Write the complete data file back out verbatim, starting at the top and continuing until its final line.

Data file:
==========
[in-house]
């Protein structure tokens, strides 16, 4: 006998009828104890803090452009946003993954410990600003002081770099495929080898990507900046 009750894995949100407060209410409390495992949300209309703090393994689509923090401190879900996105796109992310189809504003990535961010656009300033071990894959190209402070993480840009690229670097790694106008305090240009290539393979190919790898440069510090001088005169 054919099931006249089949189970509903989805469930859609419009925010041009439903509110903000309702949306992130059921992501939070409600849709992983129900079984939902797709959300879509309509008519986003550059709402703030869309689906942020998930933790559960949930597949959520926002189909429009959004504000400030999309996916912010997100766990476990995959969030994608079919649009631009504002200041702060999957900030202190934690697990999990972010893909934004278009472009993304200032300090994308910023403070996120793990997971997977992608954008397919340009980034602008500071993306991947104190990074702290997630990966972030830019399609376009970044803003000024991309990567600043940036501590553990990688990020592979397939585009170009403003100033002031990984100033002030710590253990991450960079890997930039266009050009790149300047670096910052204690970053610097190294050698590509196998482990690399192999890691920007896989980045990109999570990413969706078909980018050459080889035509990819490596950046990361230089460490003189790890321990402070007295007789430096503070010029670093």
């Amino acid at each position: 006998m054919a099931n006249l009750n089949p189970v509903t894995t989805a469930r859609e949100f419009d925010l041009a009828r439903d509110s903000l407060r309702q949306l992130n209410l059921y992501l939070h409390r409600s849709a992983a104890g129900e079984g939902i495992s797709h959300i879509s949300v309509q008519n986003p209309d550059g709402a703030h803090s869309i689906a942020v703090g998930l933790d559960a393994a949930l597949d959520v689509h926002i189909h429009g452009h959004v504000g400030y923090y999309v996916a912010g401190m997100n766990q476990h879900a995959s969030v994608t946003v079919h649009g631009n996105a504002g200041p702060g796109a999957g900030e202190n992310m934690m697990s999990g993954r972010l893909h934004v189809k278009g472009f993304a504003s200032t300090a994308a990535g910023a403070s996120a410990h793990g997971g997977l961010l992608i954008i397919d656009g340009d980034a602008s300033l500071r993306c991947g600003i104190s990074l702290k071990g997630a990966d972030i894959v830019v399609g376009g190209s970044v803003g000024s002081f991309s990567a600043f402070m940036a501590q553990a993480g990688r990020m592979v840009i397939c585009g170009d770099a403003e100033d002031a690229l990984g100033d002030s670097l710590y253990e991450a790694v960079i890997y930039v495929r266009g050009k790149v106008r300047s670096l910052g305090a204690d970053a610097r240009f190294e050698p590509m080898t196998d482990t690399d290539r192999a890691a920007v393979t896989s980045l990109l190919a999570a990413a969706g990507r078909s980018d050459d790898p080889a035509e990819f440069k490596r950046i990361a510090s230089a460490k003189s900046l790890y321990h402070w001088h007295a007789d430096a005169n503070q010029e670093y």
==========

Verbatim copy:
[in-house]
């Protein structure tokens, strides 16, 4: 006998009828104890803090452009946003993954410990600003002081770099495929080898990507900046 009750894995949100407060209410409390495992949300209309703090393994689509923090401190879900996105796109992310189809504003990535961010656009300033071990894959190209402070993480840009690229670097790694106008305090240009290539393979190919790898440069510090001088005169 054919099931006249089949189970509903989805469930859609419009925010041009439903509110903000309702949306992130059921992501939070409600849709992983129900079984939902797709959300879509309509008519986003550059709402703030869309689906942020998930933790559960949930597949959520926002189909429009959004504000400030999309996916912010997100766990476990995959969030994608079919649009631009504002200041702060999957900030202190934690697990999990972010893909934004278009472009993304200032300090994308910023403070996120793990997971997977992608954008397919340009980034602008500071993306991947104190990074702290997630990966972030830019399609376009970044803003000024991309990567600043940036501590553990990688990020592979397939585009170009403003100033002031990984100033002030710590253990991450960079890997930039266009050009790149300047670096910052204690970053610097190294050698590509196998482990690399192999890691920007896989980045990109999570990413969706078909980018050459080889035509990819490596950046990361230089460490003189790890321990402070007295007789430096503070010029670093």
């Amino acid at each position: 006998m054919a099931n006249l009750n089949p189970v509903t894995t989805a469930r859609e949100f419009d925010l041009a009828r439903d509110s903000l407060r309702q949306l992130n209410l059921y992501l939070h409390r409600s849709a992983a104890g129900e079984g939902i495992s797709h959300i879509s949300v309509q008519n986003p209309d550059g709402a703030h803090s869309i689906a942020v703090g998930l933790d559960a393994a949930l597949d959520v689509h926002i189909h429009g452009h959004v504000g400030y923090y999309v996916a912010g401190m997100n766990q476990h879900a995959s969030v994608t946003v079919h649009g631009n996105a504002g200041p702060g796109a999957g900030e202190n992310m934690m697990s999990g993954r972010l893909h934004v189809k278009g472009f993304a504003s200032t300090a994308a990535g910023a403070s996120a410990h793990g997971g997977l961010l992608i954008i397919d656009g340009d980034a602008s300033l500071r993306c991947g600003i104190s990074l702290k071990g997630a990966d972030i894959v830019v399609g376009g190209s970044v803003g000024s002081f991309s990567a600043f402070m940036a501590q553990a993480g990688r990020m592979v840009i397939c585009g170009d770099a403003e100033d002031a690229l990984g100033d002030s670097l710590y253990e991450a790694v960079i890997y930039v495929r266009g050009k790149v106008r300047s670096l910052g305090a204690d970053a610097r240009f190294e050698p590509m080898t196998d482990t690399d290539r192999a890691a920007v393979t896989s980045l990109l190919a999570a990413a969706g990507r078909s980018d050459d790898p080889a035509e990819f440069k490596r950046i990361a510090s230089a460490k003189s900046l790890y321990h402070w001088h007295a007789d430096a005169n503070q010029e670093y």